E-911 Rises To Top Concern For VoIP Providers

The ability ....or lack thereof....of VoIP providers to enable their users to connect to the Emergency 911 system has been a bone of contention for some time. That's not likely to go away anytime soon. Some providers like Packet8 have made real headway and give their users a workable solution. Others are still struggling as evidenced by recent Vonnage legal problems in Texas. presents a thoughtful article every current or potential VoIP phone user should read sooner rather than later.

Thursday, April 21, 2005

DS3 Bandwidth is Getting Cheaper!

While many people predicted the end of price erosion for DS3 bandwidth it continues to fall. Service providers are up against stiffer competition and are desperate for new customers to fill their pipes and turn a profit. Are you ready to negotiate for a rock bottom price? Before you do, consider a few of the reasons for the drop in price on DS3 bandwith.

DS3 bandwidth pricing had reduced as companies have gone out of business and the large number of telecommunications companies are fighting for a place in a smaller market. While many service providers did have room to lose margin, many have come dangerously close to the edge of selling circuits at a loss and many have gone beyond this point. It seems that in the race to the bottom many providers failed to learn the lesson that selling at a loss does not create a long lasting and healthy company no matter how many circuits or widgets you sell. Many companies selling at a loss have already been in bankruptcy and look like they will repeat this exercise as they did not learn from their first go around. So, solvency of the DS3 bandwidth provider should be a consideration when looking at great bargains.

Another consideration in bargain shopping for DS3 service is the fact that all DS3's are not created equal. Many providers are convinced (and rightly so) that customers are focused on price and are not concerned with quality of service. Many providers are now oversubscribing DS3 service connections as though they were DSL connections. This means you may not get the bandwidth you thought you would get. Make sure when you look for that bargain price you also reveiw the SLA (Service Level Agreement) and make sure the contract protects you and guarantees you will get the bandwidth to which they committed. Remember, when bargain hunting for DS3 service you'll most likely get what you pay for.

Wednesday, April 20, 2005

The VoIP Phone And Access Price Wars *Aren’t* “Coming”: They’re Here

Russell Shaw rocks! OK....I'll tone it down a bit. Ole Russ is one of my favorite VoIP writers...if not my favorite. For those that live in a hole Russ writes for ZDNet....and just posted a little ditty on the VoIP price wars. Seems Packet8 is really on his good side (YES!) and "others" better wake up. Cool.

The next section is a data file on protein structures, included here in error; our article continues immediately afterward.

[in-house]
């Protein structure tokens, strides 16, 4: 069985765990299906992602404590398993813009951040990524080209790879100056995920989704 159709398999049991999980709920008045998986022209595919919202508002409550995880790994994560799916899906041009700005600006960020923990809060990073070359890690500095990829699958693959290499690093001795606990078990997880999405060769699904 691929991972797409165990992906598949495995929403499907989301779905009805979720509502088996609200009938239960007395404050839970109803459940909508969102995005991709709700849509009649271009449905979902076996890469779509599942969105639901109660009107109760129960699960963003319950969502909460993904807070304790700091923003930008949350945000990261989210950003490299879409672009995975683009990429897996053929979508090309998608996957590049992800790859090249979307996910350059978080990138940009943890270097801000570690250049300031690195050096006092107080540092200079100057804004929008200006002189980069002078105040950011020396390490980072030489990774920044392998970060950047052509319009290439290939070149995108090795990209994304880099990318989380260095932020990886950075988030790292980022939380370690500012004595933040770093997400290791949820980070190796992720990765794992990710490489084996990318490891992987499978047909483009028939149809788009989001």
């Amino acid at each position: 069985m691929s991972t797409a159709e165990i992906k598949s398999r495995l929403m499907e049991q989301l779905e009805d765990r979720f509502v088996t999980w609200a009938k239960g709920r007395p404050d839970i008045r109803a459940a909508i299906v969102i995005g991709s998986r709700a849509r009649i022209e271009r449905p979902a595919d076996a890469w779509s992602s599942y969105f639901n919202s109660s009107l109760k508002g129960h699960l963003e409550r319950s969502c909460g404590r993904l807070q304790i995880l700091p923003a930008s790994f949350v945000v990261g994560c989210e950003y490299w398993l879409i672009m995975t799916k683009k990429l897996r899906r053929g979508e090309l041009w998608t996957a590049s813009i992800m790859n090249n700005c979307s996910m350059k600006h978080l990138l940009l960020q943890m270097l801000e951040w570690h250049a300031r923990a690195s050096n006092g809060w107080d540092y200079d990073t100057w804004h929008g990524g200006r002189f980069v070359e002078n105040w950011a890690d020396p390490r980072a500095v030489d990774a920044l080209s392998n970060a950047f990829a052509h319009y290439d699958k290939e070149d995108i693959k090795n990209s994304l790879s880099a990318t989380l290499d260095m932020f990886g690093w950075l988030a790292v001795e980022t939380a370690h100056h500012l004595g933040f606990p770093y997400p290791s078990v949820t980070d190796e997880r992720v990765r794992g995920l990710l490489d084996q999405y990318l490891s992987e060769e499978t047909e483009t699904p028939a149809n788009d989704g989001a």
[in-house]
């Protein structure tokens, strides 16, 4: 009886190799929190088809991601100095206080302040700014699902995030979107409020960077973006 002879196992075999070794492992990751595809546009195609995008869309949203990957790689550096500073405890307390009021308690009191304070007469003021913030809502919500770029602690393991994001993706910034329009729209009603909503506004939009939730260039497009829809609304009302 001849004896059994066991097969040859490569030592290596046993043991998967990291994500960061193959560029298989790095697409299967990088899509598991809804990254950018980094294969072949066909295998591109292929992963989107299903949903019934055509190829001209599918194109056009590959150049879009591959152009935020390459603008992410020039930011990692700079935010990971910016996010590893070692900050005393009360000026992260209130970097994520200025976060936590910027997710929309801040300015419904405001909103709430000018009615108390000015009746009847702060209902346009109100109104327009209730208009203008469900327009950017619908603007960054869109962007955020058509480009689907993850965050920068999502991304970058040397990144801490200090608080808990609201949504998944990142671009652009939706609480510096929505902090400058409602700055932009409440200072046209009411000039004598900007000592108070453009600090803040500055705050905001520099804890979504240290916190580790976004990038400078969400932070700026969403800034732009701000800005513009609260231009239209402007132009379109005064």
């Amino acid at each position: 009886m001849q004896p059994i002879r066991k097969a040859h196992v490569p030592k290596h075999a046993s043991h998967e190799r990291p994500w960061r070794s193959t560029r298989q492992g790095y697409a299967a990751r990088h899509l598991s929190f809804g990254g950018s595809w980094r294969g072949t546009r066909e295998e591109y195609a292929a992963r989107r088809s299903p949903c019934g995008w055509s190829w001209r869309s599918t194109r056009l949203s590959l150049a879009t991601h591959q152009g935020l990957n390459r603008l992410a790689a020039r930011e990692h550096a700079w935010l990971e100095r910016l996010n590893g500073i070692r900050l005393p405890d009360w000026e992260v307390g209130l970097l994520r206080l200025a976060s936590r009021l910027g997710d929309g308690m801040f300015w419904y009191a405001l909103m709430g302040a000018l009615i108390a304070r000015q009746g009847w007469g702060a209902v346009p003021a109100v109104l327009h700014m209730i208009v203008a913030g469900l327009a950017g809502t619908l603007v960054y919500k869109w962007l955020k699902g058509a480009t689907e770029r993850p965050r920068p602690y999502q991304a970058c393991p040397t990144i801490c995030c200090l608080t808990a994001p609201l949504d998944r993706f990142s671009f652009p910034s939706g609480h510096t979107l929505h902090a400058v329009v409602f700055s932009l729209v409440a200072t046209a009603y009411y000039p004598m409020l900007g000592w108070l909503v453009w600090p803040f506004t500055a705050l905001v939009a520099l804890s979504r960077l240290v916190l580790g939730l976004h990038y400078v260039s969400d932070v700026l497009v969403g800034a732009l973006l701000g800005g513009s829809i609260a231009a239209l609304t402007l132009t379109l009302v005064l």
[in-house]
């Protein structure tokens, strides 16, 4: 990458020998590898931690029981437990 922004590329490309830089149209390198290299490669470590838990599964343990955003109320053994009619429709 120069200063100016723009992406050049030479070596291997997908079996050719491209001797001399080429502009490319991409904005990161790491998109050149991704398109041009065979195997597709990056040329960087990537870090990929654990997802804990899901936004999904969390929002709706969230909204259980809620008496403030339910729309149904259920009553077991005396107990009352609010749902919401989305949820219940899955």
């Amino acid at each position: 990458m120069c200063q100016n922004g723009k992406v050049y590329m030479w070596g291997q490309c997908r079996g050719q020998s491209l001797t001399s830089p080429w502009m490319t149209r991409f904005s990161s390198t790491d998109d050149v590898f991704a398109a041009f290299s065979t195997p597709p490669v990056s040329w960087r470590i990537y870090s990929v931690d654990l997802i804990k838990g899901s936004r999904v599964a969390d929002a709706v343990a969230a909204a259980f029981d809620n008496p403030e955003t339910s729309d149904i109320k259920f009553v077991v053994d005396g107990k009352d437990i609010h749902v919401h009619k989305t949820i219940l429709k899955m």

Sunday, April 17, 2005

Overseas Calls At Half The Price....Worldwide Origination For VoIP

Not everyone in the world has sufficient internet access capability to take advantage of the benefits from VoIP. Shoot....most folks are lucky to have 1 phone line for that matter. This dose of reality kinda puts the dampers on the "VoIP will take over the world" conspiracy theory.

But hold on there Junior....the little guy may just have found a hero.

Mail2speak, a US-based company, is offering users cut-throat rates to place international calls. But wait until you learn how they do on.

For example......

* You can call the US and UK from South Africa for R1.35 a minute. Telkom charges between double and triple the price for these calls. Calls to Australia from SA are also about 50% cheaper.

* You can call anywhere in the United States and most of Europe from Malaysia for just 45 sen per minute compared to 98 sen per minute at present charged by a local company using land lines. For mobile phones, the calls will be 68 sen per minute as opposed to 98 sen. A call to China costs 50 sen per minute on a fixed line compared to 1.98 RM by fixed line charged by a local company.

* You can call anywhere in the United States and much of Europe from Brazil for around 0.33 BRL.

* You can call Japan from Italy for 0.11 EUR......the US for 0.08 EUR.

* You can call India from UAE for 2.63 AED.......the UK for 1.74 AED.

Those are just a small sample of what is available.


What makes the service unique is that unlike other Internet telephony applications, mail2speak does not require a microphone, a software download or a dedicated broadband connection with special equipment. All that is required to use the service is access to the website and an open phone line or cellphone to receive a call. You can place an international call from any phone or mobile/PDA at super low rates.